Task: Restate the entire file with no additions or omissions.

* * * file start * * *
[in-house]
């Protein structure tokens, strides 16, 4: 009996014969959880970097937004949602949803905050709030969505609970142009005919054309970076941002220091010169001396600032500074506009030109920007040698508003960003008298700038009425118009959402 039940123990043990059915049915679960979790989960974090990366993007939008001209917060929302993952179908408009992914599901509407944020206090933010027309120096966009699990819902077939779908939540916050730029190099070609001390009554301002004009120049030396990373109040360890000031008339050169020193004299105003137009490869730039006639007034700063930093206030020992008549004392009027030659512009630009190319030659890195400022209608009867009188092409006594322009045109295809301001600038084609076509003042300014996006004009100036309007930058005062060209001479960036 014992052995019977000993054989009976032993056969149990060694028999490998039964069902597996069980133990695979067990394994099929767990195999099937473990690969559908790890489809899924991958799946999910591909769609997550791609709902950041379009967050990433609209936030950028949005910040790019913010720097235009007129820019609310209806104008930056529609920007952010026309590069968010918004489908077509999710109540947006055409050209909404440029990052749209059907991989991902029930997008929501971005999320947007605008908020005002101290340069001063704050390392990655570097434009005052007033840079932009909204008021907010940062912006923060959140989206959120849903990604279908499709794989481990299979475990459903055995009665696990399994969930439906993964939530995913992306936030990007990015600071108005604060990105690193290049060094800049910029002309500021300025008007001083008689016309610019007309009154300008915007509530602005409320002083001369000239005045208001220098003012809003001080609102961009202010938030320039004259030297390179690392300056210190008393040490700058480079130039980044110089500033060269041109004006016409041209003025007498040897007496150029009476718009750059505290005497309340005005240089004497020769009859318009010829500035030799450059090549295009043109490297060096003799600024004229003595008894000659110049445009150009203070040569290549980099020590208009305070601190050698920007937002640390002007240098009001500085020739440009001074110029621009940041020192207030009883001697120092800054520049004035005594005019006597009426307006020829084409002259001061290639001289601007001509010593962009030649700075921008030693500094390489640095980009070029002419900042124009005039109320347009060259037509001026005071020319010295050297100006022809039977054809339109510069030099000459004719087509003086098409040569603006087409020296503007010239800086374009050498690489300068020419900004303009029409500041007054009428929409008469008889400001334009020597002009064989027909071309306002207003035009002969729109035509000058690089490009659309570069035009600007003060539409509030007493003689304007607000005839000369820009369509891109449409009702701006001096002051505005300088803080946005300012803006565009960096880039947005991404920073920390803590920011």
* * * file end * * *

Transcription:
[in-house]
């Protein structure tokens, strides 16, 4: 009996014969959880970097937004949602949803905050709030969505609970142009005919054309970076941002220091010169001396600032500074506009030109920007040698508003960003008298700038009425118009959402 039940123990043990059915049915679960979790989960974090990366993007939008001209917060929302993952179908408009992914599901509407944020206090933010027309120096966009699990819902077939779908939540916050730029190099070609001390009554301002004009120049030396990373109040360890000031008339050169020193004299105003137009490869730039006639007034700063930093206030020992008549004392009027030659512009630009190319030659890195400022209608009867009188092409006594322009045109295809301001600038084609076509003042300014996006004009100036309007930058005062060209001479960036 014992052995019977000993054989009976032993056969149990060694028999490998039964069902597996069980133990695979067990394994099929767990195999099937473990690969559908790890489809899924991958799946999910591909769609997550791609709902950041379009967050990433609209936030950028949005910040790019913010720097235009007129820019609310209806104008930056529609920007952010026309590069968010918004489908077509999710109540947006055409050209909404440029990052749209059907991989991902029930997008929501971005999320947007605008908020005002101290340069001063704050390392990655570097434009005052007033840079932009909204008021907010940062912006923060959140989206959120849903990604279908499709794989481990299979475990459903055995009665696990399994969930439906993964939530995913992306936030990007990015600071108005604060990105690193290049060094800049910029002309500021300025008007001083008689016309610019007309009154300008915007509530602005409320002083001369000239005045208001220098003012809003001080609102961009202010938030320039004259030297390179690392300056210190008393040490700058480079130039980044110089500033060269041109004006016409041209003025007498040897007496150029009476718009750059505290005497309340005005240089004497020769009859318009010829500035030799450059090549295009043109490297060096003799600024004229003595008894000659110049445009150009203070040569290549980099020590208009305070601190050698920007937002640390002007240098009001500085020739440009001074110029621009940041020192207030009883001697120092800054520049004035005594005019006597009426307006020829084409002259001061290639001289601007001509010593962009030649700075921008030693500094390489640095980009070029002419900042124009005039109320347009060259037509001026005071020319010295050297100006022809039977054809339109510069030099000459004719087509003086098409040569603006087409020296503007010239800086374009050498690489300068020419900004303009029409500041007054009428929409008469008889400001334009020597002009064989027909071309306002207003035009002969729109035509000058690089490009659309570069035009600007003060539409509030007493003689304007607000005839000369820009369509891109449409009702701006001096002051505005300088803080946005300012803006565009960096880039947005991404920073920390803590920011």